Beginning to recognize the merchandising opportunities brought on by one-off uniforms, three Nike schools — Florida, Miami and Virginia Tech — wore their standard jerseys with a single orange sleeve and an optional undershirt that continues that look along the players’ left arm. Aesthetically, the Revolution template made little sense other than it offered fans a chance to buy the same workout gear as the players.
Nike continued to alter its uniforms and introduced its final nameless template to some of college football’s elite programs in 2006. Whereas Miami’s 2004 set had solid fabric across the chest, the front of this template was completely mesh. Additional seams also allowed for player movement, but also restricted sleeve designs.
Some teams were unhappy with the design restraints of the previous template — it caused television numbers to be pushed onto the sleeves — so Nike created the Destroyer template in 2007. This was Nike’s longest-used template, as well, as teams like Oklahoma and Stanford held out for nearly nine seasons before upgrading.
Some programs opted for the Blaze template, also known affectionately as the Sports Bra. While the goal of the template was to improve ventilation along the front and back of a player’s shoulder pads, Oregon State’s design looked as if it was made with the intent to make the Beavers look bad. Though, I suppose a certain Nike chairman and Oregon alum would say he had nothing to do with it.
The Crack Back template was not much different than the Destroyer, but offered a sleek design element down the front of the jersey that was initially exclusive to West Virginia. It was inexplicably copied by Virginia Tech – once considered a big-time rival of the Mountaineers – several years down the road.
Nike debuted its Enforcer template for the 109th rendition of the Army-Navy Game. The company touted that the uniforms were more form-fitting and incorporated inspiration from two of the nation’s military units. This template was immediately available through the Nike catalog, and became a go-to for Group of 5 schools
Considered at the time as Nike’s lightest system of dress, the inaugural Pro Combat template was worn by 10 of college football’s elite programs. The uniforms featured Flywire on the shoulders, which helped the fabric stay tight against shoulder pads during impact. The uniforms, themselves, took inspirational cues from the history of each program.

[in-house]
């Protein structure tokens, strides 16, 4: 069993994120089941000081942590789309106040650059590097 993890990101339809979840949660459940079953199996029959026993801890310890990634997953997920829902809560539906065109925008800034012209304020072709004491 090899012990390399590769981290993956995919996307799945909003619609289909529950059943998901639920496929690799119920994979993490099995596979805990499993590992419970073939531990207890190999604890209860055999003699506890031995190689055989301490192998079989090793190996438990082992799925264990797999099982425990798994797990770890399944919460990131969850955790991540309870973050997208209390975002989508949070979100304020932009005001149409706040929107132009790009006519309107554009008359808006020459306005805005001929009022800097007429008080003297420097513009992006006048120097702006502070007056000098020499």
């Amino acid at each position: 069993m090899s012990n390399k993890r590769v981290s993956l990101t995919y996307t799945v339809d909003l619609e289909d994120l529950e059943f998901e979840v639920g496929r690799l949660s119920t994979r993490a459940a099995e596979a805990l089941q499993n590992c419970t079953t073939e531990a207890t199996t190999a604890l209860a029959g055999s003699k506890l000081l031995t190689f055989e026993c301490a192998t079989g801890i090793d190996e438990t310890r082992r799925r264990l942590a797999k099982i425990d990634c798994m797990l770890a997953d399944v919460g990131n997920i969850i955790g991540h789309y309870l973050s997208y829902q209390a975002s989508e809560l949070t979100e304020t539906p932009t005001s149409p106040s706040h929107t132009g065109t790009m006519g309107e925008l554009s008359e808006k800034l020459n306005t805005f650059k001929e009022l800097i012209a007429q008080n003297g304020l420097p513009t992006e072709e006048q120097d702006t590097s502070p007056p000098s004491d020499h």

The second iteration of the Pro Combat template was the exact same as the previous design, but lacked Flywire on the shoulders. Some teams stuck with a more traditional look, while others programs – like Boise State, Virginia Tech and Miami – pushed the envelope with more progressive designs.
Alternate uniforms were a weekly phenomenon by 2011, so Nike opted to drop the promotional aspect of its uniform designs. The company instead revealed the Speed Machine template when Oregon took on Auburn in the 2011 BCS National Championship Game. This template had an enlarged collar with Flywire, which helped keep the jersey in place when an athlete was tackled.
Nike once again used Oregon’s appearance in a BCS Bowl as a chance to debut another template; the company outfitted the Ducks in the Hypercool template for the 2012 Rose Bowl. The template, which featured Chain Maile mesh under the armpits and on the back shoulders to allow for more ventilation than past uniforms, was adopted by teams – like Texas -participating in Nike’s new Rivalry line.
Nike made a minor alteration to the third-generation Pro Combat template for teams with shoulder stripes. While hardly noticeable to the casual fan, LSU first wore the new style in the 2012 Chick-fil-a Bowl against Clemson.
Oregon once again unveiled a template during the 2013 bowl season. The Mach Speed template featured panels of fabric on the chest that replicated the shoulder pads underneath, which allows the uniform to move with the athlete more effectively. Each of the four teams that participated in the inaugural College Football Playoff one year later donned special Diamond Quest Mach Speed uniforms, including Florida State, the only difference from the original template being the reflective diamond swooshes.
The most recent Nike template made its debut at the 2015 Alamo Bowl. The Vapor Untouchable template features minimal seams and fewer panels, creating a shrink-wrap feel and fewer grab points on the jersey.